woofers and tweeters. (See also: driver,
tweeter, and woofer.)
MiniDisc A record/playback system developed by Sony
using a small silver disc as software and a data reduction technology known as ATRAC. Seen by many as a rival to Philips' Digital Compact
Cassette. MiniDisc is incompatible with CD since it is a magneto-optical record/playback
Mono Single channel record/replay standard. All commercial recordings were mono until the early
1950's when stereo was introduced.
loudspeaker that radiates sound in one direction only, usually directly ahead.
(See also: direct-radiating speaker.)
Can indicate either a type of loudspeaker or a phono cartridge. For our purposes,
the term refers to a type of speaker driver with a "motor" made up of a
voice coil located in the gap of a permanent magnet. The coil, connected (either
directly or through a crossover network) to the amplifier's output, moves in
and out. Because the coil is mounted to the driver's surface (usually a cone
or dome), it pushes or pulls that surface to compress or rarefy air molecules,
thus creating sound waves. (Also called a dynamic
Moving Magnet An alternative and cheaper form of pickup cartridge to the moving coil is the stylus assembly
moves in precise relation to fixed coils causing the generation of analogous electrical signals.
is an acronym for the Moving Picture Experts Group, a committee that sets
international standards for the digital encoding of movies and sound. There are
several audio/video formats that bear this group's name. In addition to their
popularity on the Internet, different MPEG formats are used with different kinds
of A/V gear.MPEG1 is a format that is often used in digital cameras and
camcorders to capture small, easily transferable video clips. It's also the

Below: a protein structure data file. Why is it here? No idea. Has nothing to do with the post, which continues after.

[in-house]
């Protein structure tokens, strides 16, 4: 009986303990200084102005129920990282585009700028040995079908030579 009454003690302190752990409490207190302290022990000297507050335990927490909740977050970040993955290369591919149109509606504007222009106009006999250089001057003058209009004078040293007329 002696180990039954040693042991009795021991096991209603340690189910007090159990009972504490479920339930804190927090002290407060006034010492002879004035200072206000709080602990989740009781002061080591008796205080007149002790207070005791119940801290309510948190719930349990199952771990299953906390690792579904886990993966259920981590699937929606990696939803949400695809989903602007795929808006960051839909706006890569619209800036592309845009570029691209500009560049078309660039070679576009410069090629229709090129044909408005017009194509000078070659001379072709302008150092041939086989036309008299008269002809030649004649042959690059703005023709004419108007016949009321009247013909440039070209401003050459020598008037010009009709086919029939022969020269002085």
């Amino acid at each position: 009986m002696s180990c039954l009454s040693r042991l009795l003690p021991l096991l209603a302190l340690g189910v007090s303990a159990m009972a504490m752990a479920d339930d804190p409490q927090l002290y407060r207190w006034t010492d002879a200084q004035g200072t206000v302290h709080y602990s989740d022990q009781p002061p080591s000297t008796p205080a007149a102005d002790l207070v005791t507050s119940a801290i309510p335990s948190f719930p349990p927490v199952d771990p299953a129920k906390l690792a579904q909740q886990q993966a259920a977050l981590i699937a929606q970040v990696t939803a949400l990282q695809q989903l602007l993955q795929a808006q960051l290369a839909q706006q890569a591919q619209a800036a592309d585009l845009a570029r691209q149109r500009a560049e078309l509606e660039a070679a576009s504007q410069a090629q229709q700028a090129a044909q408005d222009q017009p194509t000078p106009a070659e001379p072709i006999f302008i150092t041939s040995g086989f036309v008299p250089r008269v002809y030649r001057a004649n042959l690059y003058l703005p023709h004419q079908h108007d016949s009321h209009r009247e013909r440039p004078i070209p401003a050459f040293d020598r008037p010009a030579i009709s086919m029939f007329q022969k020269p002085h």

compression format used to create Video CDs, and it is commonly used for posting
clips on the Internet. The well-known MP3 audio format (see definition later on
in this Glossary) is part of the MPEG1 codec.MPEG2 is a format used in
commercially produced DVD movies, home-recorded DVD discs, and most digital
satellite TV broadcasts due to its ability to deliver a high-quality
picture.MPEG2 is also the form of lossy compression used by TiVo-based hard disc
video recorders. It can rival the DV format when it comes to picture quality.
Because MPEG2 is a "heavier" form of compression that removes a larger
portion of the original video signal than DV, however, it's more difficult to
edit with precision. The MPEG2 codec allows for selectable amounts of
compression to be applied, which is how home DVD recorders and hard disc video
recorders can offer a range of recording speeds. MPEG2 is considered a container
format.MPEG4 is a flexible MPEG container format used for both streaming and
downloadable Internet content. It's the video format employed by a growing
number of camcorders and cameras.
(MPEG1, Audio Layer 3) The most popular codec for storing and
transferring music. Though it employs a lossy compression system that removes
frequencies judged to be essentially inaudible, MP3 still manages to deliver
reasonable sound quality in a file that's only about a tenth or a twelfth of the
size of a corresponding uncompressed WAV file. When creating an MP3 file, you
can select varying amounts of compression depending on the desired file size and
An updated version of the original MP3 codec. Small, low-bitrate mp3Pro files
contain much more high-frequency detail than standard MP3 files encoded at
similar low bitrates. The high-frequency portion of the audio signal is handled
by an advanced and extremely efficient coding process known as Spectral Band
Replication (SBR), while the rest of the signal is encoded as a regular MP3. You
can play an mp3Pro file on software that is not compatible with mp3Pro, but
you'll only hear the non-SBR-encoded portions (and consequently will lose
high-frequency data altogether). However, when encoded and played back using a
fully compatible audio program, such as Windows Media Player, mp3Pro files can
deliver very good sound quality using low bitrates.
A loudspeaker with a tweeter centered between two midrange drivers. (See also: D'Appolito
Multi-bit A type of digital to analogue conversion in which ladder resistor networks are used to read the
14, 16, 20, 24 or 32 bit words of a digital bit stream.
or more independently processed audio signals that are synchronized in time and
are intended to be heard simultaneously.
MilliVolt. (1000mV = 1V); 1000uV = 1mV)